Interestingly, Wikipedia shows him as indeed the former editor of New Scientist - from the early 1960s. Since then he's been an SF writer, with a respectable list of publications.

      As for "new ice age", within the past few years there has been an article in Scientific American where the author claimed that we would be slipping into an ice age right now, if not for anthropogenic global warming. Unfortunately (according to the author), we're slightly overcompensating rather than keeping the temperature flat.

      As for nukes, as I understand it it was Sagan et al.'s analysis of how a nuclear war could lead to a nuclear winter that got people thinking about the effects of all the stuff we've been putting in the air.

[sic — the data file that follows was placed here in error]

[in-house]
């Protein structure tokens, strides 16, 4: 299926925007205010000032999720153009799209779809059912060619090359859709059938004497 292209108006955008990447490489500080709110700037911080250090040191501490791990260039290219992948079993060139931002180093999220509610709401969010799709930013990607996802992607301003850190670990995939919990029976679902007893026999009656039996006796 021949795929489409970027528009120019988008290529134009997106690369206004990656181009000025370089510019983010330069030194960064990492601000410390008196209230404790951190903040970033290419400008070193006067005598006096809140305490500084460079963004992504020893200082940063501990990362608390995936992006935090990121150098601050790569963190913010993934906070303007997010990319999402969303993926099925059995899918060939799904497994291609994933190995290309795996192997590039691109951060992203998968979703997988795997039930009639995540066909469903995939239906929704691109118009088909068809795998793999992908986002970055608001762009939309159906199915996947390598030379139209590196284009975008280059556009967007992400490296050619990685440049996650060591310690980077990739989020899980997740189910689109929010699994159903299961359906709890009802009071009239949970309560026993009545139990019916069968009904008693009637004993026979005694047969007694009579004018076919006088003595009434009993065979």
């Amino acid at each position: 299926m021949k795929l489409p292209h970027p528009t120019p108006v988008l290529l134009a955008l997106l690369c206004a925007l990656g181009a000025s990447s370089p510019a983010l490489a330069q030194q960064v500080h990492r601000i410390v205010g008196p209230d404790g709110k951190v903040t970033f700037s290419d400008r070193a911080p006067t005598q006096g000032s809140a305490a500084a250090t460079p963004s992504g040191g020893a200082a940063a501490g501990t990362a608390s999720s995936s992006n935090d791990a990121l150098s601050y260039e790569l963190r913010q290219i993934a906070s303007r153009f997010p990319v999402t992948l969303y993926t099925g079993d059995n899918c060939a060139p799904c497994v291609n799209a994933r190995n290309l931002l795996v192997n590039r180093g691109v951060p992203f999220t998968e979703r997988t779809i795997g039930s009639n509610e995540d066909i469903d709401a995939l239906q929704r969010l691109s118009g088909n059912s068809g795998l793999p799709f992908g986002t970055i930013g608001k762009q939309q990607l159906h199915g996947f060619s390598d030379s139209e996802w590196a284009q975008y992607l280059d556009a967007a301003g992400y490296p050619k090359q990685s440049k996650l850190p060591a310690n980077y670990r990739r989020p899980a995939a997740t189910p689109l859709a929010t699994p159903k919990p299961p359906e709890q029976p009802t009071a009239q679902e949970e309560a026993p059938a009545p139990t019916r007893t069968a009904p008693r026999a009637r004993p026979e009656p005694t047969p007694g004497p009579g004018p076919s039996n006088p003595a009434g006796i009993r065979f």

• My own bias (Score:5, Insightful)

    by Nyeerrmm ( 940927 ) on Monday February 12, 2007 @02:00AM (#17979456)
    You know what I hate most about these articles? My own bias is plainly obvious to me.

    When I read something that says global warming is wrong, I want to say yes! Brilliant! When something confirms it, I can't help but think 'alarmist fear-mongering can't-think-for-themeselves idiots.' But at the same time I know those thoughts are ridiculous, and that I don't really have the understanding of all the parameters to make an intelligent decision.

    I guess that's what happens when you politicize a scientific topic. Or maybe I'm just an optimist.
    • Re: (Score:3, Insightful)

      I must admit I often have similar feelings, only in reverse. It is sad, isn't it? At least when you realise what is going on in your head, you can try to account for it...